The FLSA guarantees all CA employees adequate overtime compensation for all qualifying overtime hours worked. If your employer does not pay adequate overtime wages, you can file an unpaid overtime claim with the California Department of Labor.
California Minimum Wage Exemptions
In addition to any California-specific minimum wage exemptions described above, the Federal Fair Labor Standards act defines special minimum wage rates applicable to certain types of workers. You may be paid under the California minimum wage if you fit into one of the following categories:
- California Under 20 Minimum Wage - $4.25 - Federal law allows any employer in California to pay a new employee who is under 20 years of age a training wage of $4.25 per hour for the first 90 days of employment.
- California Tipped Minimum Wage - See Here - Employees who earn a certain amount of tips every month may be paid a lower cash minimum wage, but must earn at least $10.50 including tips every hour. For more details, read about the California tipped minimum wage.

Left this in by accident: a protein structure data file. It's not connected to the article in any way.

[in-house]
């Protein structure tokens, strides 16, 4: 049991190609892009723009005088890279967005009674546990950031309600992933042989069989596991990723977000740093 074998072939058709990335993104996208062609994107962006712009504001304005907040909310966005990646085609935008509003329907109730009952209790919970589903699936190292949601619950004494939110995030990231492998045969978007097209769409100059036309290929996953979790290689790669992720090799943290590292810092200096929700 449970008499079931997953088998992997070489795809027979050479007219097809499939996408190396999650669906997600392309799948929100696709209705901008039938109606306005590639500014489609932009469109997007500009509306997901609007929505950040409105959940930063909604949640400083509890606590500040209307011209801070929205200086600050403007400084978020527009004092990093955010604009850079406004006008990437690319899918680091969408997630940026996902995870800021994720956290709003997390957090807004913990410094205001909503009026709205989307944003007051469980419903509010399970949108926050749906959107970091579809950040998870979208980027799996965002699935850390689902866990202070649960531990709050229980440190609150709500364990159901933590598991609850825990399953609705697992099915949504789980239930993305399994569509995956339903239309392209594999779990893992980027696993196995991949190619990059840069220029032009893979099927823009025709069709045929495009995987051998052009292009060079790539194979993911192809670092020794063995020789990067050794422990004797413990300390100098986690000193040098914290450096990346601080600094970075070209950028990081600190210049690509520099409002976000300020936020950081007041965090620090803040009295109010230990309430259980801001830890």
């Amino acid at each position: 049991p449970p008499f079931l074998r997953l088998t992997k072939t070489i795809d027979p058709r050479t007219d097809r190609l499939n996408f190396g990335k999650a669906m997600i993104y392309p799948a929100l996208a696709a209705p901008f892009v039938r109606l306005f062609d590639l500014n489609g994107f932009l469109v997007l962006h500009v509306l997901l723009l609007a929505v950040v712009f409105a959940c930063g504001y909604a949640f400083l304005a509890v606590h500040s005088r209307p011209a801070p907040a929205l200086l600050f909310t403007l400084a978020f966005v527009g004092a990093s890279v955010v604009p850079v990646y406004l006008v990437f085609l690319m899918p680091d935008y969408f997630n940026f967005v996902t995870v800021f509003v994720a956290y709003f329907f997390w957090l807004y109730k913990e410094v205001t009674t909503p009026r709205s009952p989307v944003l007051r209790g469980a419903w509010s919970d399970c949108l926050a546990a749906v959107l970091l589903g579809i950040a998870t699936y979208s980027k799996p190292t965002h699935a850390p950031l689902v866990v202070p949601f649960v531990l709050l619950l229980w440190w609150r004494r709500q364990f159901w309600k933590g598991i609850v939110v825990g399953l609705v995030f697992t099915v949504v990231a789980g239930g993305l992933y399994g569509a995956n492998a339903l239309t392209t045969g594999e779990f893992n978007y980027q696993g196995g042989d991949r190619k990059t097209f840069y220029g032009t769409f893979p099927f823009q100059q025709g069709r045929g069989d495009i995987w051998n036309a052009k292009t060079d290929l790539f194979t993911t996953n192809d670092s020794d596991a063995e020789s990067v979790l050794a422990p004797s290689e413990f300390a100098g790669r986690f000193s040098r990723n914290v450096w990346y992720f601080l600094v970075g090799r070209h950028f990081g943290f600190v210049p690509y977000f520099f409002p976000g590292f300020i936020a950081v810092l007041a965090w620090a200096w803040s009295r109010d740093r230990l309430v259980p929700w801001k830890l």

Local Minimum Wage Rates in California
While California's state minimum wage is $10.50 per hour, there are localities that have set their own, higher minimum wages that apply to some or all employees within their jurisdictions. The following is a table of all California localities with established minimum wage laws.
|Locality||Applies To||Minimum Wage||Comparison to State|
|El Cerrito||All employees||$12.25||+$1.75|
|Emeryville||55 or less employees||$13.00||+$2.50|
|56 or more employees||$14.82||+$4.32|
|Los Angeles||All employees||$10.50||Same|
|Mountain View||All employees||$13.00||+$2.50|
|Palo Alto||All employees||$12.00||+$1.50|